Prince Ahmad bin Fahd bin Salman, deputy governor of Saudi Arabia’s Eastern Province

Prince Ahmad bin Fahd bin Salman
Updated 16 May 2019
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Prince Ahmad bin Fahd bin Salman, deputy governor of Saudi Arabia’s Eastern Province

  • Prince Ahmad has many charitable and humanitarian interests in Saudi Arabia and other countries

Prince Ahmad bin Fahd bin Salman has been the deputy governor of Eastern Province since his appointment by royal decree in April 2017.

Previously, from 2014, he had worked in the political affairs department at the Saudi Embassy in London.

Prince Ahmad is the third grandson of King Salman. He has many charitable and humanitarian interests in Saudi Arabia and other countries and is a member of a number of charities and associations.

He holds honorary membership of the Disabled Children’s Association in Riyadh, is a development committee member of the Charity Committee for Orphans Care (Insan) and has been a board member and chairman of the Insan executive committee since 2013.

Prince Ahmad obtained a bachelor’s degree in law from King Saud University in 2007, and successfully completed a number of specialized courses in assets administration brokerage and investment banking from Jadwa Investment Co.

Recently, Prince Ahmad met Khaled Al-Zamel, deputy chairman of Benaa, the Charity Association for Orphans Care in the Eastern Province, accompanied by board members.

Al-Zamel briefed the prince on the second scientific camp for the Kingdom’s orphans, “Mesbar 2,” organized by the association with the participation of 20 other groups from throughout the Kingdom.

The camp took place recently at King Fahd University of Petroleum and Minerals, in Dhahran, with the participation of 80 orphans. Prince Ahmad lauded the role of the association in strengthening the characters of the orphans to enable them to contribute to the future development of their country.

Al-Zamel expressed his sincere thanks to Prince Ahmad for supporting the association, stressing his support had helped Benaa to achieve many successes and obtain a number of awards for excellence in orphans service.


Umrah pilgrims now free to move around Saudi Arabia

Updated 22 min 6 sec ago
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Umrah pilgrims now free to move around Saudi Arabia

  • Previously, Umrah pilgrims were restricted to the holy cities of Makkah and Madinah and the port city of Jeddah
  • Nearly 8 million Muslims are likely to perform Umrah this year

JEDDAH: Millions of Umrah pilgrims are to be granted the freedom to visit anywhere in the Kingdom during their stay, the Saudi Cabinet decided on Tuesday.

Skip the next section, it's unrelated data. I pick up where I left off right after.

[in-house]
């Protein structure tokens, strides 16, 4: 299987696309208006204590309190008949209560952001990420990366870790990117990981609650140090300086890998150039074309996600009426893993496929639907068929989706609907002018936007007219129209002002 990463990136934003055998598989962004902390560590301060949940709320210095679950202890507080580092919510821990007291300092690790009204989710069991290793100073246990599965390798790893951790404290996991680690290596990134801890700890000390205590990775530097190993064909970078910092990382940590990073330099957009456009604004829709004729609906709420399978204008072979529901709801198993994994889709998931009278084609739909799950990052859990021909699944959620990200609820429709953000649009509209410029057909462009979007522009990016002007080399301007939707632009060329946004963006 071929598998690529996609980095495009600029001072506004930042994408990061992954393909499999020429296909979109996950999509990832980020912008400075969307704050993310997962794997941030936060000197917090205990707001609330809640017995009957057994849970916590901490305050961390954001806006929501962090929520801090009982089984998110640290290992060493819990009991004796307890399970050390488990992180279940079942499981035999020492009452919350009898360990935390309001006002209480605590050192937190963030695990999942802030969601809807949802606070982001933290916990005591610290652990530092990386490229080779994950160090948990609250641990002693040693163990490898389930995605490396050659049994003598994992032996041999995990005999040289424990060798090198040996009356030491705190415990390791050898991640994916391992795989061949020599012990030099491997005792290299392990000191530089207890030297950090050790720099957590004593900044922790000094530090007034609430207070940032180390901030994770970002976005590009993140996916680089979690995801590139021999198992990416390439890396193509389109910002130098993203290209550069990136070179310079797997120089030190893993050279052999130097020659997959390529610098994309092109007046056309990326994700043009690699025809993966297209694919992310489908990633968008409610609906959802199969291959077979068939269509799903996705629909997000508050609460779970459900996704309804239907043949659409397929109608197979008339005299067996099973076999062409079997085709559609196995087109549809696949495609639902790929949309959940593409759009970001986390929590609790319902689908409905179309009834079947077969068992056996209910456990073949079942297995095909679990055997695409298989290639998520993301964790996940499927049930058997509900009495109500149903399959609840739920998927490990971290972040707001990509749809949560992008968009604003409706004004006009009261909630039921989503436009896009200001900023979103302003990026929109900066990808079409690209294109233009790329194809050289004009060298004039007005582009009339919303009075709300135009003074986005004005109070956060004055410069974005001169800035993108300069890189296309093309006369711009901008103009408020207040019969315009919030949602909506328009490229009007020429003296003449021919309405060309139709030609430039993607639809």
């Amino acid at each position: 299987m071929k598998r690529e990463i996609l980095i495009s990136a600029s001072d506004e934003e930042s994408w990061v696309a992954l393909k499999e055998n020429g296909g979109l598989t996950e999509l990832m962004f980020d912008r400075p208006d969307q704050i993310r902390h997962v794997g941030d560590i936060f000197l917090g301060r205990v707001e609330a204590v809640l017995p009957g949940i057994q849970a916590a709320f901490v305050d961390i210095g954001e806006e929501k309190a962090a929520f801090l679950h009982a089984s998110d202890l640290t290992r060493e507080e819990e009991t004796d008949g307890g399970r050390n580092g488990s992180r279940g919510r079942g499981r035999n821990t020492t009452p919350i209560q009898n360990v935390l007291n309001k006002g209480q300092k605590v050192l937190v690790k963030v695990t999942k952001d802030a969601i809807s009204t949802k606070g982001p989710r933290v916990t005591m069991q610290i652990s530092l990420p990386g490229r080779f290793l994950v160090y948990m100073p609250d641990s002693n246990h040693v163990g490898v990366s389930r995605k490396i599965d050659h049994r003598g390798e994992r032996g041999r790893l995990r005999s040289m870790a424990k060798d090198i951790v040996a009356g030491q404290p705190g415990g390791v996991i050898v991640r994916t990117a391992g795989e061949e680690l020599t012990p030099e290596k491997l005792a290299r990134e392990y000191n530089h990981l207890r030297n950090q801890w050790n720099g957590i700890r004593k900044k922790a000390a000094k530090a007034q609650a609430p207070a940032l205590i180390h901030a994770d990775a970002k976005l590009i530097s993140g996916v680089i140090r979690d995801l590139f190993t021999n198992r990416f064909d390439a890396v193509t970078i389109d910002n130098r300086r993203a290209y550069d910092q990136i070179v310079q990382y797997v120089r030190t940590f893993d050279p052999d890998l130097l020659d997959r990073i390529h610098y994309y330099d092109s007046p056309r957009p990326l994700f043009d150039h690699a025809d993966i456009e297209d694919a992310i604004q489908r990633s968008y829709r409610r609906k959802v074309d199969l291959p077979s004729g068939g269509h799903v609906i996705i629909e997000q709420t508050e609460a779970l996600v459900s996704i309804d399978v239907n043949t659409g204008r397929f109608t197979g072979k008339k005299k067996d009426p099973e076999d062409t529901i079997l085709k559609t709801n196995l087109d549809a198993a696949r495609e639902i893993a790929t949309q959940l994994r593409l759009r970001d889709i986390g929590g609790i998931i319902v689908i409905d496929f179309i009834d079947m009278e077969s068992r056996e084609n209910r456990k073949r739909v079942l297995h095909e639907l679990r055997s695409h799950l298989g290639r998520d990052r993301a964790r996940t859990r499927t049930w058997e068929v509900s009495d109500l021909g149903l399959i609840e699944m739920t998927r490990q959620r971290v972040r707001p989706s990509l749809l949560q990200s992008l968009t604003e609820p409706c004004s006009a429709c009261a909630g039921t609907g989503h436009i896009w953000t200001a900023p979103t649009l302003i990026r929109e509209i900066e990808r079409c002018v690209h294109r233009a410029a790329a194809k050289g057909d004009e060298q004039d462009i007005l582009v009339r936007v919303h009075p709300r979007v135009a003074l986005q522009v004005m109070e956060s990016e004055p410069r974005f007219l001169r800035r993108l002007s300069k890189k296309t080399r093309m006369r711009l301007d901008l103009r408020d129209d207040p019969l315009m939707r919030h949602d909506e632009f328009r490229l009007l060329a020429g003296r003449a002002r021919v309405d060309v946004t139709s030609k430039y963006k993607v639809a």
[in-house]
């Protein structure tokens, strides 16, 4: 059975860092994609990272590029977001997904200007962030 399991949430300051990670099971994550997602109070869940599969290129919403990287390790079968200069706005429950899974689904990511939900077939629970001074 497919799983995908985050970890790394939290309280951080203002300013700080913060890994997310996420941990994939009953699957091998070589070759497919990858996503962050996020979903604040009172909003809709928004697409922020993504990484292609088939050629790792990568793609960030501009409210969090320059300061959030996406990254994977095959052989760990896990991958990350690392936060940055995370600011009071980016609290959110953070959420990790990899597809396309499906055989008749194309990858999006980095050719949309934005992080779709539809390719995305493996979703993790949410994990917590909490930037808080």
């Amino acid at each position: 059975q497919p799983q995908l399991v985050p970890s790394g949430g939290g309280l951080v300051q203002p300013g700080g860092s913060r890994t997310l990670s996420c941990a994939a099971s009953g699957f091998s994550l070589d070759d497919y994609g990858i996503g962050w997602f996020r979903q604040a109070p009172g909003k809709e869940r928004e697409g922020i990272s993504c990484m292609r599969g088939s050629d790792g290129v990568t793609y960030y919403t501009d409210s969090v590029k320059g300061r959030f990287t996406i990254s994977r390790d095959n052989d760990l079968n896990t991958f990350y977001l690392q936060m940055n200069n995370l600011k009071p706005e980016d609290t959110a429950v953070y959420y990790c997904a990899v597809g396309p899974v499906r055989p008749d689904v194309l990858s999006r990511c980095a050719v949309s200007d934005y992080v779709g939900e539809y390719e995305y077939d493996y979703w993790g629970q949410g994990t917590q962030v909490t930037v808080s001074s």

Muslims making the holy pilgrimage will be allowed to tour anywhere in the country as part of Saudi Arabia’s plans to boost tourism and the economy.

“The Cabinet has decided to exclude people coming to perform Umrah and to visit the Prophet’s Mosque (in Madinah), of the prohibition of movement outside Makkah, Madinah, and Jeddah. A royal decree has been prepared to this effect,” the acting media minister, Issam bin Saeed, said in a statement to the Saudi Press Agency (SPA).

Previously, Umrah pilgrims were restricted to the holy cities of Makkah and Madinah and the port city of Jeddah.

FASTFACT

 

Vision 2030 aims to increase the country’s capacity to welcome Umrah visitors from 8 million to 30 million every year.

Nearly 8 million Muslims will perform Umrah in the Kingdom this year, and the Cabinet’s move will enable them to enjoy a broader experience of Saudi Arabia by visiting key landmarks, historic sites, tourist attractions and shopping centers.

“We are looking to enrich the experience of pilgrims and facilitate their arrival,” Dr. Amr Al-Maddah, chief planning and strategy officer at the Ministry of Hajj and Umrah, told Arab News. “Traveling around the Kingdom is an opportunity for pilgrims to visit cultural and tourist sites.

“At the same time, they will be allowed to arrive at any port in the country which will facilitate their arrival and expand the capacity to receive more pilgrims.”

Ministers hope their decision will help toward reaching Saudi Arabia’s goal of receiving 30 million Umrah pilgrims by 2030.

In the past, pilgrims were allowed to convert their visas into a tourist visa on the condition that they were registered with a tourism program. “This is no longer a requirement,” said Al-Maddah.

He added that they would now be free to plan visits to other Saudi cities, tourist destinations, festivals and events, within the period of their visa validity.

Al-Maddah said: “We want to make it available to everyone in order to enrich the experience of the pilgrims, which is one of the goals of Vision 2030.”

He noted that the authority responsible for implementing the Cabinet’s decision would be the Interior Ministry.